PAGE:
After years of hard work you can look back and be proud of your achievements. You’re a small business owner enjoying a steady income that provides a comfortable lifestyle for your family. You beat the odds. Like most entrepreneurs, you’ve been so immersed in the day-to-day realities of running your own business you haven’t given much, if any, thought to passing the torch. But the time will come when you have to turn your business over to someone else. It’s inevitable. So what’s your plan?
If you are like most small business owners, chances are you don’t have one, so the sooner you start the planning process the better. The good news is that you don’t have to go it alone. There’s lots of professional knowledge available to help you explore your options.
Start by recruiting key advisors to help you put a plan in place who can then act as your transition team when the time comes. You’ll definitely need a tax professional along with legal counsel with a background in estate and succession planning. On top of that, it’s a good idea to line up a business valuator and even an insurance professional so you’ll have the basic tools and documents you’ll need to ensure a smooth transition.
See about a will
It’s surprising how many small business owners have not even considered drawing up a will, not to mention already having one in place. Fewer still realize that you can have more than one will depending on the nature of the assets you wish to see protected. Don’t wait until the last minute to put your affairs in order. That’s the best way to avoid bequeathing major headaches to your family and successors, including unintended but potentially crippling tax consequences.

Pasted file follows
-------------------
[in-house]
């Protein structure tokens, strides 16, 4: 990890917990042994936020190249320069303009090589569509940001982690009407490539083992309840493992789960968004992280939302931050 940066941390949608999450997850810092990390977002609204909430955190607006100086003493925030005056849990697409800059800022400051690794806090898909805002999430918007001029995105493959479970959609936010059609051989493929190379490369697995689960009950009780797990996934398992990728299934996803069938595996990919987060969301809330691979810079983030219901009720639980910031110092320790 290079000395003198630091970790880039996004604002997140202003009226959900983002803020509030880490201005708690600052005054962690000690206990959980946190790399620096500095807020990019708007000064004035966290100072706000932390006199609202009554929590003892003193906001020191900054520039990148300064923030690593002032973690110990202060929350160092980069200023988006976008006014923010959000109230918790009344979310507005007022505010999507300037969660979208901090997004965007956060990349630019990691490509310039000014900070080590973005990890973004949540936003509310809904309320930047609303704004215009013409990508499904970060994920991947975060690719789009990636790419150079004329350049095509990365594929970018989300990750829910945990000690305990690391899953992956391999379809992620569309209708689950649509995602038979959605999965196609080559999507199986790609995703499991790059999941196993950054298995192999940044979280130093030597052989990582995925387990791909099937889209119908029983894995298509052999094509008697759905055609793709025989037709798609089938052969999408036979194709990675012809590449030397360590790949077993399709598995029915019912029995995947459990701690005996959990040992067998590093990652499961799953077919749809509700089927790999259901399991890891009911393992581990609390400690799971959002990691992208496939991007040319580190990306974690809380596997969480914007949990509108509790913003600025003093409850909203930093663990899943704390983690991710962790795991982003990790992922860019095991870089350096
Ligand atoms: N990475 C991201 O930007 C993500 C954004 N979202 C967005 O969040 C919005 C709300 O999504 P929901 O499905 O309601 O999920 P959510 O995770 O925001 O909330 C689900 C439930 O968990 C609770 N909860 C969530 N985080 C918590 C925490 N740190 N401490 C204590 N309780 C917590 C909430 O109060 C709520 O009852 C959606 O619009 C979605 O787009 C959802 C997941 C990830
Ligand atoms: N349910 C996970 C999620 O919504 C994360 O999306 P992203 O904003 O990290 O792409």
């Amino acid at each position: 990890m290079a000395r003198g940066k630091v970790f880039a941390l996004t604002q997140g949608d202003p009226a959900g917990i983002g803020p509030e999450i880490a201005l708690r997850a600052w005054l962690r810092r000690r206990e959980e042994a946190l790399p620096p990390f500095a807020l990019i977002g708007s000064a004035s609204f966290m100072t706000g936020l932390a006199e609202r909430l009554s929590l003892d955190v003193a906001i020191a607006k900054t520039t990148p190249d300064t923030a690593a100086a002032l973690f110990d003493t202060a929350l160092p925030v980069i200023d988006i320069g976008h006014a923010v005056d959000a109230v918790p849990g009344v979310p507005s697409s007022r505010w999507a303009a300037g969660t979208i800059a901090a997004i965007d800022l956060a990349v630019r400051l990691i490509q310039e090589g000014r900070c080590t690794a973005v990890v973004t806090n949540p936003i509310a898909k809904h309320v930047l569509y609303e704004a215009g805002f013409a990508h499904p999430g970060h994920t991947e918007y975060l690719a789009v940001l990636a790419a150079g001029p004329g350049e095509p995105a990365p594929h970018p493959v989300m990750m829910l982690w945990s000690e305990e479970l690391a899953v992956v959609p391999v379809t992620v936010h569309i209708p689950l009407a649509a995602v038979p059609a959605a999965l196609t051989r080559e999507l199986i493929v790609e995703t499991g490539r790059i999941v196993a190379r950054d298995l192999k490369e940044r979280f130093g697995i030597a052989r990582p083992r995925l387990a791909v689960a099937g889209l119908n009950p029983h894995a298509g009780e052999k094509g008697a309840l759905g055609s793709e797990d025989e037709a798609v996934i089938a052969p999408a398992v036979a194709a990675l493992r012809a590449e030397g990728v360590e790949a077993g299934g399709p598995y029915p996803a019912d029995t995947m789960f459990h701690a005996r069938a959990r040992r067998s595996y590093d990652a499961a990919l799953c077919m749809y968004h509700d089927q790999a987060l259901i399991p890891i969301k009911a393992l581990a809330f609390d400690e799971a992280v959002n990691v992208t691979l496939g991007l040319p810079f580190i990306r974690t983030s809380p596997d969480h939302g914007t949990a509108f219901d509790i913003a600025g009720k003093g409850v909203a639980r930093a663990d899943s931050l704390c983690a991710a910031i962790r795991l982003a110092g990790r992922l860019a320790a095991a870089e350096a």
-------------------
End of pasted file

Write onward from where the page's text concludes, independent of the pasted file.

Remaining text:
Managing the dynamics of a family can be a challenging process at the best of times and could be nerve-wracking to even consider as it relates to succession of the family business.
You may have a family that is active in the business and wants to buy you out – which could be fantastic – provided the family members work well together and are compatible. While one member may have been expected to take over the family business, others may disagree, leading to friction and unforeseen consequences.
You will want to consider how active you want to be and what payout you need to secure your own future. Your advisor will be able to calculate an amount, after tax, that you should be able to count on to ensure the level of stable living you are counting on for you and your family.
With estate freezes and timed buyouts, the taxman can transition with you from parent to child – or owner to employee group.
You should work with your advisor to ensure that you have considered those viable options that allow you to remain as active or as removed from your business as you would like.
You (or your family) may wish to sell outright, and if you do you should have your advisor review the statements with a due diligence attitude: a buyer will ask questions you should be prepared to answer. Preparation is critical to a successful transition.
You may have a family that is split among those involved in buying out the parents and those who do not. One way of dealing with this is to create a fund or holding company that can be used to equalize inheritances in an equitable manner, including managing buyouts among family members.
The point is to be prepared and review your options to ensure your security well into the future.
As always, it’s best to seek out professional advice early on rather than leaving it to chance to sort out.
Laurie Bissonette is a partner with KPMG Enterprise in Sudbury, Ontario.